Since September 2013, the RAND Health Reform Opinion Study (HROS) has been collecting data about both public opinion regarding the Affordable Care Act (ACA) and insurance enrollment among respondents of the RAND American Life Panel.
The HROS uses panel data to track changes in public opinion regarding the ACA and insurance coverage. We survey the same respondents each month. This allows us to observe not only aggregate changes, but also individual respondents changing their opinion or insurance coverage over time. Respondents are split into four groups and one group is surveyed each week. This allows us to present updated information on a weekly basis, while not burdening survey respondents.
One of the most notable findings of our study has been the increase in insurance coverage between September 2013 and March 2014, with an estimated net gain of 9.3 million in the number insured. The margin of error for this estimate is 3.5 million. The newly insured have gained access to insurance through a variety of insurance types, with the largest gains through employer-sponsored insurance (ESI). One might expect larger gains through Medicaid or the exchanges than through ESI. While our data do not allow us to tease out the causes of this gain in ESI, some possible explanations include: greater take-up of previously offered benefits, an improved economy leading more people to hold jobs (or have family members with jobs) that offer ESI, or an increase in employers offering ESI. These results on insurance coverage transitions have been discussed widely in the media, so here we want to bring your attention to some of the other findings of the HROS.
The public opinion part of our survey contains three questions. First, we ask respondents to report whether their opinion of the ACA is generally favorable or unfavorable. (Click through to see related graphs.) Following an initial dip in favorable opinion in November, public opinion of the ACA has remained relatively stable, except for one week in March. Approximately 35 percent hold favorable opinions while approximately 52 percent hold unfavorable opinions. The remainder responds “don't know.” While there have been fluctuations, nearly all are within the margin of error, suggesting very stable opinions.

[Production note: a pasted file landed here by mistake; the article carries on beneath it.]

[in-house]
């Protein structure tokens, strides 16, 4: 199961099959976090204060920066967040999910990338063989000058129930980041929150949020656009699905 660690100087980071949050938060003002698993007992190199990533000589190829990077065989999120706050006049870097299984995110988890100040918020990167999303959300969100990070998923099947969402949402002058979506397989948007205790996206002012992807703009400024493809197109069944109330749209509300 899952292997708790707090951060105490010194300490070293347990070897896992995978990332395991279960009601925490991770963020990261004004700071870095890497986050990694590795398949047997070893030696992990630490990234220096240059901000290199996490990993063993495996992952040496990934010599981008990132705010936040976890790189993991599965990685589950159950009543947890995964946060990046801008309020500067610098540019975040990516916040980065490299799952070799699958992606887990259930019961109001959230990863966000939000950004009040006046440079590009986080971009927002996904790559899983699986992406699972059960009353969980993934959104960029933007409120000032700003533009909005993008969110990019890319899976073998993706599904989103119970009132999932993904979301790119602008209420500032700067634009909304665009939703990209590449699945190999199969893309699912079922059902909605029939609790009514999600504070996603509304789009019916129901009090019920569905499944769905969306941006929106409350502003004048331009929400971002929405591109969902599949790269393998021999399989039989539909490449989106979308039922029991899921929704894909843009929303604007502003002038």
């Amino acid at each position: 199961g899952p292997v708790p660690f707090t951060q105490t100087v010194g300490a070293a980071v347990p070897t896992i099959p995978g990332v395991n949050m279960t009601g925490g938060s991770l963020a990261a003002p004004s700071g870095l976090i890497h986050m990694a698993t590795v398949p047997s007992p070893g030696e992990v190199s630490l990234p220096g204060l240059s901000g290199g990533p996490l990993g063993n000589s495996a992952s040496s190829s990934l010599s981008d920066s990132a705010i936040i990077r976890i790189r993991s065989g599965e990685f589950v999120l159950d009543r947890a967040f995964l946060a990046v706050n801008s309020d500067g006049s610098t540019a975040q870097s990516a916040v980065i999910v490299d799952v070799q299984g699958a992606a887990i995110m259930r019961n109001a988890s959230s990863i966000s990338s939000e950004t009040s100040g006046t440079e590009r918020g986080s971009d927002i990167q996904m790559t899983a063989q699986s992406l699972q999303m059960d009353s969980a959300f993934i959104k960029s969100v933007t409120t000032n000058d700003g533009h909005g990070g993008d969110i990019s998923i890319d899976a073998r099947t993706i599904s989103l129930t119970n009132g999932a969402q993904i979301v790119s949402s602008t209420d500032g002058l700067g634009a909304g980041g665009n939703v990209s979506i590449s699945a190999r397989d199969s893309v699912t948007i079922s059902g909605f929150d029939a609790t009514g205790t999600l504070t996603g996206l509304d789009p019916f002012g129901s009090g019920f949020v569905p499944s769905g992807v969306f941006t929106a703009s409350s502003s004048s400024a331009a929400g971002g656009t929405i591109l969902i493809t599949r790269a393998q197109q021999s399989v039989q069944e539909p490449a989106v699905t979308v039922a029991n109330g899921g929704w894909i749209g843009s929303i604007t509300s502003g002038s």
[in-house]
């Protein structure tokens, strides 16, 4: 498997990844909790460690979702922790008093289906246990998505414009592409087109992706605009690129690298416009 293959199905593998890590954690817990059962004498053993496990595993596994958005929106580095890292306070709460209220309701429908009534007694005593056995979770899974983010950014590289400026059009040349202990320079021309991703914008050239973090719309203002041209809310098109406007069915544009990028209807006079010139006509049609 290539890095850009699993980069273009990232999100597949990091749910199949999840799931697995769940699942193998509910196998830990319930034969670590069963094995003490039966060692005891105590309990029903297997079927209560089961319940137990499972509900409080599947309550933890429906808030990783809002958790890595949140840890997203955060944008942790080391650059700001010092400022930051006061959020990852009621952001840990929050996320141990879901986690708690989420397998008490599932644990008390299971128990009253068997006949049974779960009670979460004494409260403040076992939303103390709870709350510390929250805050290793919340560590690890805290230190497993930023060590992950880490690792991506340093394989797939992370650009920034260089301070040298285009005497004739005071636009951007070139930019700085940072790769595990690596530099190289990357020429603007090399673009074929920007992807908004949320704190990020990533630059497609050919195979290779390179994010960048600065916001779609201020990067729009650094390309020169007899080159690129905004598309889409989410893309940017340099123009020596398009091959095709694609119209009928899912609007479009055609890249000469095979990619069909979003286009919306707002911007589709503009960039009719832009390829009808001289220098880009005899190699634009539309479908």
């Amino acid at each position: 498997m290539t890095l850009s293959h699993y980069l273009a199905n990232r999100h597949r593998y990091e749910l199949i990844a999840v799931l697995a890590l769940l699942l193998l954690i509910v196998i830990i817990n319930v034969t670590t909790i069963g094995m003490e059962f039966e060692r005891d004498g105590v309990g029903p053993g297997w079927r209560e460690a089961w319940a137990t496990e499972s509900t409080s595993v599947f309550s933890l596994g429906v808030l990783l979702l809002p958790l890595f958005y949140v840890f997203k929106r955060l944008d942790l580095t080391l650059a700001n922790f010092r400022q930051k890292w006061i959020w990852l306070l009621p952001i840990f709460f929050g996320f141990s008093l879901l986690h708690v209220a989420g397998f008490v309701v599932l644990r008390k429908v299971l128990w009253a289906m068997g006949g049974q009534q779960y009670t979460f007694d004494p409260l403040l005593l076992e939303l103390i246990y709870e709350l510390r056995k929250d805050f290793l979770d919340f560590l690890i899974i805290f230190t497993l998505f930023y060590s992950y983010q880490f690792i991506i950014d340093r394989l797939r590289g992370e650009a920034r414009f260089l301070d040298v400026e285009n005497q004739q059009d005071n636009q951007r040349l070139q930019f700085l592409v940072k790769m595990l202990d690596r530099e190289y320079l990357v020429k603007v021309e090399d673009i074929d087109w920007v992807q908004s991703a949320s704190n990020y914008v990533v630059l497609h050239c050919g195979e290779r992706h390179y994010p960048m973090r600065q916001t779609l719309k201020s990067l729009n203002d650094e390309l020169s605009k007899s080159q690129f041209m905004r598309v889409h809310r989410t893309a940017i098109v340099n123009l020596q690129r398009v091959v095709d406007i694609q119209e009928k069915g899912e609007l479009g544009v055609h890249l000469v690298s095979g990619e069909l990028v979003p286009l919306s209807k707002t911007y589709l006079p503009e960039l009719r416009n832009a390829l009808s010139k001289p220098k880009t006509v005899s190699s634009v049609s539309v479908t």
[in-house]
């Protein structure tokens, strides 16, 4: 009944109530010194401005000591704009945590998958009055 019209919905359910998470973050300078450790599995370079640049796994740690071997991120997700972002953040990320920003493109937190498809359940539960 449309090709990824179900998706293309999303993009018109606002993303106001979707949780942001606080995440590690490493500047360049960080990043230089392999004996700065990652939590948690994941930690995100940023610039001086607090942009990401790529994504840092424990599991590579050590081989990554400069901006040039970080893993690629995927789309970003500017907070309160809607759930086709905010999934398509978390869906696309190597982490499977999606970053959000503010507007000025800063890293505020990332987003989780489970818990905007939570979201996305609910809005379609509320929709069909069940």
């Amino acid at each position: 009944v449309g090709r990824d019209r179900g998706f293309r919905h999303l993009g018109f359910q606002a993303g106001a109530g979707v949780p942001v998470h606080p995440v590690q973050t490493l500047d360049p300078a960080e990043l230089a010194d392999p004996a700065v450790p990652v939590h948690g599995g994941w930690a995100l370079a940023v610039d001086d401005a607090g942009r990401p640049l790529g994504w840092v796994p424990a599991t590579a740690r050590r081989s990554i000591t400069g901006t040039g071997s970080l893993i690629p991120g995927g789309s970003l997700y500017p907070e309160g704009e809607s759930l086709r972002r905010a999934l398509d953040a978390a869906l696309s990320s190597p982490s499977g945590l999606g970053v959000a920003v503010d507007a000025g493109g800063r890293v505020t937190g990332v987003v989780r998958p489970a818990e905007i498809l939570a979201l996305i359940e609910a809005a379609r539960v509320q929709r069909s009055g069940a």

Second, we've been asking people about whether they think the Affordable Care Act will make them and their family better or worse off. Since the beginning of February 2014, the share saying that they expected to be better off has remained remarkably stable at around 13 percent. Among those responding “worse off” or “about the same,” there have been many more fluctuations. Between 35 and 40 percent select each of these two categories, with the remainder responding “don't know.” Third, we ask about whether the country will be better off or worse off with the reform. Similarly, when we look at this question, we again see that the percentage of those responding “better off” has been more stable (around 28 to 29 percent) than the share responding “worse off” (between 41 and 48 percent) or about the same (between 11 and 17 percent).
Across all three questions we see more stability in the response categories that are supportive of the ACA and more fluctuations in the responses opposed to the ACA. This suggests that those who are more uncertain and whose opinions are more in flux are gravitating toward negative opinions of the ACA rather than positive.
However, we observe 10 to 15 percent of respondents changing their opinions each month. Each month, we compare respondents' responses to the general opinion question to their responses in the previous month, allowing us to observe how many are changing their opinion even in a relatively stable climate. Our unique data allow us to observe that underlying churn in opinion is masked by the overall stability. This churn does include fluctuations in favorable opinions as well as unfavorable opinions. Often the flows into and out of favorable opinions cancel each other out, leading to a relative stable overall favorable opinion rate.
These provocative data not only provide a number of interesting results, but also prompt many yet to be answered questions. In the coming months, we'll be looking into these results in more depth and hopefully answering many more questions about what drives both public opinion and insurance transitions.
Katherine Grace Carman is an economist at the nonprofit, nonpartisan RAND Corporation and an alumna of the Robert Wood Johnson Foundation (RWJF) Scholars in Health Policy Research program.
This commentary originally appeared on RWJF's Human Capital Blog on April 22, 2014. Commentary gives RAND researchers a platform to convey insights based on their professional expertise and often on their peer-reviewed research and analysis.